The broadcaster’s problem is a bad case of liberal guilt, argues Chris Grey.
I’m a great admirer and supporter of the BBC, and think it one of Britain’s greatest institutions. I also think its coverage has been skewed in favour of Brexit. That isn’t the same as saying that it has been flagrantly biased: it is more subtle than that. I don’t think the BBC is under the thumb of the government, or of the Leave campaign, or of UKIP. And I certainly don’t mean to imply that the BBC doesn’t think carefully and seriously about accuracy, balance and impartiality.
Even so, I think that, as regards Brexit, the corporation has, in some crucial respects, got its approach to these issues wrong. I don’t pretend to have undertaken a systematic study of their coverage – like most people I dip in and out of it. I also dip in and out of other broadcasters, mostly Channel 4 News, Sky News and ITV News. I’m aware of the possibility that my estimation of the BBC’s approach is no more than a reflection of my own views and biases about (and against) Brexit. Yet if I only saw through that prism then presumably I would be one of those who sees the coverage of those other broadcasters as pro-Brexit, which I’m not.
I’m equally well aware that there are very many people who regard the BBC as being biased against Brexit. That isn’t, though, to accept the argument that since both sides of the debate accuse the BBC of bias this suggests that the position is about right. Precisely because of the polarisation of views over Brexit, the BBC would attract criticism from both sides almost whatever it did, so that criticism cannot in itself be taken to prove their approach is the right one since it would occur even if they had a different one.
My overall sense is that the BBC has erred towards a subtly pro-Brexit stance. A recent example was the heavily criticised lack of coverage of large anti-Brexit marches in various cities. Other broadcasters gave the marches more prominence, and did so earlier, and exactly the same criticism was made of the lack of BBC coverage of an anti-Brexit march in March 2017. It is impossible to be sure, but I think that comparably-sized pro-Brexit marches would have been more prominently reported.
To take a converse case, last August the BBC gave prominent coverage to the Economists for Free Trade (formerly, Economists for Brexit) report claiming huge benefits from a hard Brexit. Why? It was not new. It was based on work reported before the referendum, albeit re-published in new form. And the underlying work had been heavily criticised by several leading economists. That is not, as Nick Robinson suggested at the time, a ‘censorship’ argument – every day all kinds of research are put into the public domain but it’s not censorship that very few are selected by the BBC. I am not certain, but my memory is that no other broadcaster gave any prominence to this story.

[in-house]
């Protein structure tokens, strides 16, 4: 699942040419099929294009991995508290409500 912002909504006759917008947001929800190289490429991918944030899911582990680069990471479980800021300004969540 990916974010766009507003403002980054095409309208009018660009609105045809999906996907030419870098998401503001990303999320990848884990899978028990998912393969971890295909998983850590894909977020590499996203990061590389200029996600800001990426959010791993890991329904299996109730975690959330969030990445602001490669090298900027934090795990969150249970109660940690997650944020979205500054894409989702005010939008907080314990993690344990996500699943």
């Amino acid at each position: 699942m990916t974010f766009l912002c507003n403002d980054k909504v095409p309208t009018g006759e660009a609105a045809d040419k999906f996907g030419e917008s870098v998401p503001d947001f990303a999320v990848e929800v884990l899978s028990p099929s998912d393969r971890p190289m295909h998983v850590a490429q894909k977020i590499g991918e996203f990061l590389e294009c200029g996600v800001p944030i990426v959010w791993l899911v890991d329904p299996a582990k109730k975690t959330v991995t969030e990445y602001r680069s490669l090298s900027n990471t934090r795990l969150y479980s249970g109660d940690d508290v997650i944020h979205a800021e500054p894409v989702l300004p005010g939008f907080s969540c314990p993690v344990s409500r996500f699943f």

This feeds into a wider issue of the prominent platform given by the BBC to certain pro-Brexit figures. The most egregious example is the joint-highest tally of 32 appearances on Question Time by Nigel Farage, which continued even after he ceased to be UKIP’s leader. It could perhaps be said that UKIP’s voter numbers (until recently) justified representation and since they have had no MPs (except, for a short period, Douglas Carswell and Mark Reckless, who defected from the Tories), it would be to their MEPs that the BBC would have to turn. But that doesn’t explain the absence of the MEPs of other parties. UKIP has been represented on Question Time in a staggering 24% of the programmes since 2010, compared with just 7% for the Green Party.
UKIP aside, the BBC seems to give an extraordinarily regular platform to Jacob Rees-Mogg. He is hardly the only pro-Brexit backbencher, yet his presence is ubiquitous on the BBC. Of course, he features on other news outlets as well but – again, it’s only my impression – to nothing like the same extent. In any event, there is no one individual on the Remain side to whom the BBC gives the same exposure – another subtle but significant skew towards the Brexiters.
Moreover, he, like other regularly featured Brexiters such as Iain Duncan Smith and Bernard Jenkin, is not a member of the government. The LBC presenter James O’Brien recently made the point that the government are unwilling to put up ministers to defend Brexit policy. In their absence, Brexiters outside the government get used. That is a major failure of political accountability and, as O’Brien says, it would be better to empty chair the government rather than use proxies. For that matter, if such proxies are to be used why look only to the Ultra Brexiters of the European Research Group? There are many who support Brexit in its soft variant. By ignoring them the BBC, again subtly, skews not just towards Brexiters but to the most extreme amongst them.
The BBC’s approach is a continuation of the ‘balance’ it sought to achieve in the referendum itself, where it adapted its methods of dealing with party politics, especially at elections, with the two main parties getting an equal airing. So, for every Remain statement there was a Leave response and vice versa, supposedly ensuring impartiality.
The trouble is, many technical issues around Brexit don’t sit well with normal electoral senses of balance. Taking economics, whilst it is not a precise science – if indeed it is a science at all – the overwhelming balance of opinion amongst economists, including those employed by the government, is clear: Brexit will be economically damaging and the uncertainty is the extent of the damage. Yet ‘balance’ suggests that the pro-Brexit minority of economists have equal billing with the anti-Brexit majority. This repeats the mistake made in coverage of climate change: equating balance with due impartiality (the word ‘due’ has to do a lot of heavy lifting in these debates, and lies at their core).
Beyond who is on programmes, there is also the way they are interviewed. I don’t think it is a problem in itself that journalists at the BBC or elsewhere have discernible political views. We expect them to be serious, thoughtful people and serious, thoughtful people have opinions of their own. And they are not robots, so we get glimpses of those views. I certainly don’t pretend to know for sure, but my impression is that, for example, Sky’s Faisal Islam and Jon Snow of C4 News are Remain-inclined whereas John Humphrys and Andrew Neil of the BBC are Leave-inclined.